Sometimes to ascertain the value of jewellery we weigh the metal.
So we weigh it and says, you know,
X amount of grams of gold, so, therefore, it is worth £80.
In this case, these are quite light,
but I think the value of this historically
is worth more than just the gold value.
-Yes, ooh, lovely.
-We should put them in at say £120- £180.
-With £120 fixed reserve.
-How do you feel about that?
-Do you think she will be happy about that?
-Oh, yes, I think so.
-Do you think she can make it to the auction?
-I hope so.
-Will you come along with her?
-I will, yes.
There you are. You've just seen it,
our experts have found their final items to take off to auction.
This really is the end of the line for us.
We had a magnificent time here at the Ulster Folk and Transport Museum
and I know everybody out there has thoroughly enjoyed themselves -
and that's what it's all about -
but right now we're going to up the tempo,
we are going straight over to the auction room,
and here is a quick recap of all the items we are taking with us.
Will this Art Deco-style Christopher Dresser claret jug
appeal to a wine specialist?
An opulent-looking horseshoe easel clock
from London clockmakers Howell James & Co -
but will it chime for bidders?
And finally will these intricate Roman-style earrings and brooch
find their way into the hands of a modern-day Cleopatra?
With not a second to lose
let's see if our auctioneer Daniel Clark
can sell our final items.
Right now, hopefully, we're going to turn that £3 car-boot find of yours
into £200 or £300.
It's a cracking claret jug.
You've got to put a good expensive red into that, really.
Mine are all screw tops. Wouldn't work, would it?
Condition is mint, as well, so, well done you.
Whether or not we get the 200 or the 300, I don't know,
but you're going to make a lot of money -
and this is it, here we go, it's going under the hammer.
A rather nice piece, this, I'll take 100 to open.
100 I'm bid, 20.
40. New bid at 160.
At £180 I'm bid, now, for the claret jug, at 180.
I'm bid 200.
-Brilliant, we've got 200, we can sell.
-We've got the reserve.
£200 I'm bid, now, for the claret jug.
All done. At £200.
All done at £200.
Fantastic profit, fantastic.
It is, I wish I could do that.
A great return, there, for John and his car-boot sale find.
Fingers crossed for John's clock.
We have some real quality going under the hammer right now.
This next item is exquisite.
It's beautifully made,
it's a horseshoe easel clock, and it is stunning.
It belongs to John - and thank you for bringing it in,
because I know Caroline fell in love with it, didn't you?
It's amazing. When I saw it in the queue I just saw the box
-and knew there would be a delight inside it. There was.
and that is what we're looking after,
for the next generation to enjoy - and hopefully you'll enjoy this.
Here we go, it's going under the hammer.
We have the mid-19th century cased horseshoe travel clock.
A very unusual lot.
Lovely piece, £800 please to open.
800 I'm bid. £800 I'm bid, now, for the clock.
It's with you, madam at £800.
Come on, come on, come on. A couple of more bids.
At £800, all done at £800?
You all out?
All finished at £800.
It's not selling. I'm sorry, John.
All done at £800.
Well, I'm afraid that's not quite enough for that lot.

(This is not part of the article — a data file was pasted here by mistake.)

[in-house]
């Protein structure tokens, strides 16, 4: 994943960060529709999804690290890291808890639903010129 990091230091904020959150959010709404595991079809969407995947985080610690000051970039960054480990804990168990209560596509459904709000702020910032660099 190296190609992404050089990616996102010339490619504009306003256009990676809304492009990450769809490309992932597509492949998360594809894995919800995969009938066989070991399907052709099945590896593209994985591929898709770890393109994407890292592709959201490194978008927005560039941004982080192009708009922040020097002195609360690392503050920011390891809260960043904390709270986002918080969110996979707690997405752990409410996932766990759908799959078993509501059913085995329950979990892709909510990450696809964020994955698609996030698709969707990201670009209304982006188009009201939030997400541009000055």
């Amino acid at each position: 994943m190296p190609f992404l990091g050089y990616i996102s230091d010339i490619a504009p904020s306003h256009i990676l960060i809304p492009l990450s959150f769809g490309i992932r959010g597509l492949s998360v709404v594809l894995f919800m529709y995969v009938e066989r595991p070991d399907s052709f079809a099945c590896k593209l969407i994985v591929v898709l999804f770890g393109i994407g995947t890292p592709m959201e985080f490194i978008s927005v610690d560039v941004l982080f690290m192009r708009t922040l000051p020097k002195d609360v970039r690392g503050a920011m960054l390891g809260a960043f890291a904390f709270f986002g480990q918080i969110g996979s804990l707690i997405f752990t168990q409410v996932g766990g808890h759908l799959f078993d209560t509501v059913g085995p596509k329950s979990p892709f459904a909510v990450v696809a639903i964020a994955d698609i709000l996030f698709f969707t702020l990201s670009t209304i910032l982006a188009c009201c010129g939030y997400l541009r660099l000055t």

Sorry about that, we tried our hardest -
but you don't want to let it go for too little.
The top bid was £800,
well below what it has been valued for in the past.
-John, thank you so much for coming in.
-That's auctions for you.
-The unpredictability of the auction room.
I can't believe someone won't be keen to snap up our final items.
Right, now something for the ladies.
We've got a brooch and some earrings.
9-carat gold and 18-carat gold.
Belonging to Jennifer. Jennifer, it's great to see you again.
-And you've brought someone else in. Who is this?
This is my friend Cushla, who actually owns the jewellery.
So they are yours? You couldn't make the valuation day.
-I'm afraid not.
-So you sent your mate along.
-Have you known each other a long time?
I used to be an aerobics instructor and I met Jennifer
when she came to my classes. We've known each other for so long...
Do you think you could get old Mark into shape here?
-That's too much of a tall ask, I think.
So why are you selling the jewellery?
My niece, she's going to Cambodia
and we are trying to fundraise for her to go.
-So she goes away...
-Voluntarily overseas work?
-Voluntarily overseas work.
-Brilliant, brilliant, brilliant.
-Trip of a lifetime.
-So I thought it was a good opportunity.
-Right, we need as much as possible. Mark, good luck.
-Thank you, Paul.
Good luck, girls. It's going under the hammer right now. This is it.
A 9-carat gold and amethyst three-stone dress brooch
and a pair of 18-carat gold and turquoise drop earrings.
Nice lot. We open the bidding, please, at £100.
100, I am bid. 110. 120. 130. 140.
They are loving this. Look.
£200 at the back.
At £200 now.
240 at the back.
At 260, new bidder.
Gosh, this is going well.
300. 320. 340. 360.
400 with the lady at the back.
-We haven't stopped yet.
-440. 440 now.
Back with you, madam, at 440.
-Oh, my God!
-£440 I am bid now.
At £440 and I am selling.
Last call at 440.
Hammer has gone down at £440.
-That's brilliant, isn't it?
-It's really good.
-So good. She will be delighted with that.
-She will, she will.
I bet you can't wait to tell her.
Thank you so much for coming in, both of you.
Put a smile on our faces.
150, 160, 170, 180.
Selling at £200.
As you can see, the auction is still going on,
but it is all over for our owners - and what a day it has been.
We've had a few ups and downs, but that's auctions for you.
It's not an exact science, and that is why it is so exciting.
Please come and join us in a "Flog It!" auction -
but to get to the auction you've got to come to the valuation day.
Details of upcoming dates and venues you can find on our website
or on our Facebook page. Come and join us.
Dust them down, bring them in and we will flog them.
Until the next time, from Belfast, it's goodbye.